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Mores

Natural Tendencies Toward Individual Sins

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I'm about to describe an interesting metaphor that I discovered from a recent experience over the weekend.  I'm fairly certain the @mikbone will find it amusing.

I've recently had a medical procedure.  It isn't serious.  But... the doctor gave me a very powerful painkiller during recovery.  They warned me that I should not take it until the pain gets really bad, because it is very powerful and can lead to addiction.  I was really wondering why they would give this warning to me because 1) I didn't expect there to be much pain given the procedure I had.  And 2) duh-uh, all painkillers have that tendency.  Well,  I found out soon enough that I would indeed need the painkiller.  It was a LOT worse than I had anticipated, due to a complication that the doctor had foreseen, but I had not. 

I had to look up this painkiller and found that it is a very powerful opiate -- one I'd never heard of -- in fact, I'd bet that it would not be the top three opiates that Mikbone would guess.  I also found out that it is very addictive.  What was curious was that I also experienced several side-effects (which were all listed in the drug description).  Usually, drugs take about 45 minutes to affect me.  But this started working at around 25 to 30 minutes.  As thrilled as I was that the pain was gone, I felt no elation.    I felt no "high" that others seem to.  Instead, I felt dizziness, nausea, vertigo, and other similar effects that I can't quite describe.  Other effects combined to make my experience... hmmm... "miserable beyond all reason"... yeah that's it.

I ended up proclaiming to my family,"How on earth to people get addicted to this stuff!?!  This is HORRIBLE!  Why would anyone want to live like this?"  I seriously considered just living with the pain rather than go through with this again.  Nope.  No danger of me being addicted.  The next day, I chose to not take any more... until the pain came back.  And it was bad.  So, I took a pill.  This was generally taken every four hours (per the prescription).  But I only took two the entire first 24 hours.  Then one on the second day.

The third day, the pain was not as bad.  So, I didn't take one until bedtime when I realized I'd be lying in bed, so the dizziness, etc. wouldn't affect me as much.  I'm now in day four.  Pain is less.  I'm NOT taking another pill tonight.  I'm hoping I'll just sleep through the pain.  We'll see.  But it's pretty clear, I'm not going to want to keep taking this stuff since it seems I'm healing properly and the pain is less and less.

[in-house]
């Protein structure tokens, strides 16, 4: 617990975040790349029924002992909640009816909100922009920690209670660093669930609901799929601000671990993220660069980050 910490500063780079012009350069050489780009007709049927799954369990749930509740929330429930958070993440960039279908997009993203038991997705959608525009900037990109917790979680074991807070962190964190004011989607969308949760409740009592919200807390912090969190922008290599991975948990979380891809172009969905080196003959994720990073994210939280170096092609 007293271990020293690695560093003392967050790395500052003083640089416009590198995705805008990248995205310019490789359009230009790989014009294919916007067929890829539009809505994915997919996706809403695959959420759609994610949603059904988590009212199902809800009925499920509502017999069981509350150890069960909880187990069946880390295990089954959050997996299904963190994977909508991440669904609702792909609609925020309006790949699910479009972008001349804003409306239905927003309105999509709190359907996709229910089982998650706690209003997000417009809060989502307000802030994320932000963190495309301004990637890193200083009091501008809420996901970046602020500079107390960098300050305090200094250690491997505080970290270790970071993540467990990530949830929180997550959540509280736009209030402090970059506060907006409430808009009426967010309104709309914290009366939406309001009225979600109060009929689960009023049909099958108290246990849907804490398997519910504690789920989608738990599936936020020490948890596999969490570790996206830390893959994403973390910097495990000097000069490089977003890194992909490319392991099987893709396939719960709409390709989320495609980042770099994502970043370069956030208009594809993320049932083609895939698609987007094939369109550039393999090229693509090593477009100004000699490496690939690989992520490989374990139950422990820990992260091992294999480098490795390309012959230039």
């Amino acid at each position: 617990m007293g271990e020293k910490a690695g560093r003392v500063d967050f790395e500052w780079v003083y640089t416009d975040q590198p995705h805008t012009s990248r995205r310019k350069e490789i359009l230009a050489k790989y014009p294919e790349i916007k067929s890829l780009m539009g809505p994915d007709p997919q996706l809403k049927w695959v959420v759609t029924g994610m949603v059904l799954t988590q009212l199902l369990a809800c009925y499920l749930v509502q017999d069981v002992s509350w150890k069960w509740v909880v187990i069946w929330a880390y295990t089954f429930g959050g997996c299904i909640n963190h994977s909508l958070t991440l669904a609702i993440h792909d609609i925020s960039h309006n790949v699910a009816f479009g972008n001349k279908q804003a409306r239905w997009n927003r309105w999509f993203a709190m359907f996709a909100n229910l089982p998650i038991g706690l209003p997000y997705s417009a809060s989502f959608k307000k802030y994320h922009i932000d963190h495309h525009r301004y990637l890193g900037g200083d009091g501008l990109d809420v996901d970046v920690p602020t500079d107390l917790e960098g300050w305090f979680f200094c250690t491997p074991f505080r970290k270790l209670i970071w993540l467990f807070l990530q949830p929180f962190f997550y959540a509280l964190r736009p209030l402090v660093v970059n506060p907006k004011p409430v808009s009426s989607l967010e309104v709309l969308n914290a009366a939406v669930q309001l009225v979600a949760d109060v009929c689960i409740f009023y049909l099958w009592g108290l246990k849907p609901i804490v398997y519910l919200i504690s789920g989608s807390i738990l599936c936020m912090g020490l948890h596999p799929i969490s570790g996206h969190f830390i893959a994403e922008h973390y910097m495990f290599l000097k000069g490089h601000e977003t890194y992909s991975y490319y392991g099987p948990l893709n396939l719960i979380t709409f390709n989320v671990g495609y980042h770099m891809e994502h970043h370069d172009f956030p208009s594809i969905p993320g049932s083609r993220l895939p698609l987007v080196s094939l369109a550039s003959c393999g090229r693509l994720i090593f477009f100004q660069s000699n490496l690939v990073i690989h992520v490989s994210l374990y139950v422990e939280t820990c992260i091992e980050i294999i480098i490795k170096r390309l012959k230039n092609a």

But this made me realize something.  There are some people who have tendencies to sin in one way.  Others have tendencies to sin in other ways.  And we all have a tough time with our own "pet sins".  Yet it is so easy for us judge others and wonder "why would people get taken in by this?"  But then we're taken in by other sins simply because we're just built that way physically, spiritually, emotionally, psychologically, socially...

It made me wonder about how much "better" I think myself to be just because "I sin differently than others".  I know that has been said more than a few times on these forums.  But it really hit home through this experience.

Edited by Mores

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Thanks for sharing your insight @Mores.  It reminded me of an experience I had last week.  I've been attending a 10 week group therapy course put on by Provident Living: Family Services on recovering from pornography addiction/compulsive use.  Last week, they had us invite our bishops in an effort to educate them on how porn users think, view themselves, what type of help we need.  It also helped the ward members (this is how the counselors referred to the porn users) see things from the leaders' perspectives.  

Near the beginning, the counselor had everyone write down one word answers about what they associate with porn use.  Then we shared with the group.  There were a lot of answers like, dirty, bad, confusing, dangerous, evil, etc.  From both the bishops and from the ward members.  One I shared was excited, and a couple others that probably are suitable on this forum but were 'good' feelings.

There are reasons that there is an epidemic of porn use in the church (and outside too).  To only focus on the negative aspect of it like was done in group doesn't help address the reasons why people use it.  

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In my youth, in my journal I wrote that I had discovered that the worst part of sin isn't the sin or even the consequences - the worst part comes when I realize how wrong and damaging is the sin and go through the process of repenting.  To accommodate this understanding I have altered a quote from Alma, "Wickedness never was happiness but it was fun while it lasted."

I must also admit that I am quite perplexed when someone talks about how wonderful repentance is.  When repentance is done with - then the universe is wonderful and all is aligned but for me repentance has always been more painful than committing the sin.  So much so that I wonder if some just pretend and do not really repent just to avoid the hassle, pain, suffering and trauma of it.  The easy part for me has always been the sin - the hard part has always been repentance.  

When someone says that repentance is easy and no big thing - I wonder, "Are you still tempted to commit the sin? Maybe you are not quite committed enough to repent of it and determine not to ever do anything even like that again."  And it is not just putting myself through the process; it is also realizing what I put Christ through.  And so, for me, I find the big dramatic sin more likely to focus on and go through the whole process.  But the little insignificant sins - as stupid as it sounds - are much harder to come to grips with and convince myself that even such a little sin is worth the hassle of repententing and being done with it.

 

The Traveler

Edited by Traveler

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Well, for my biggies, I've never said repentance was easy or no big thing.  Quite the opposite.  But yes indeed I am grateful for the repenting I've done, they've absolutely been wonderful experiences.   I don't see any conflict between "wonderful" and "hard" here.

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6 minutes ago, NeuroTypical said: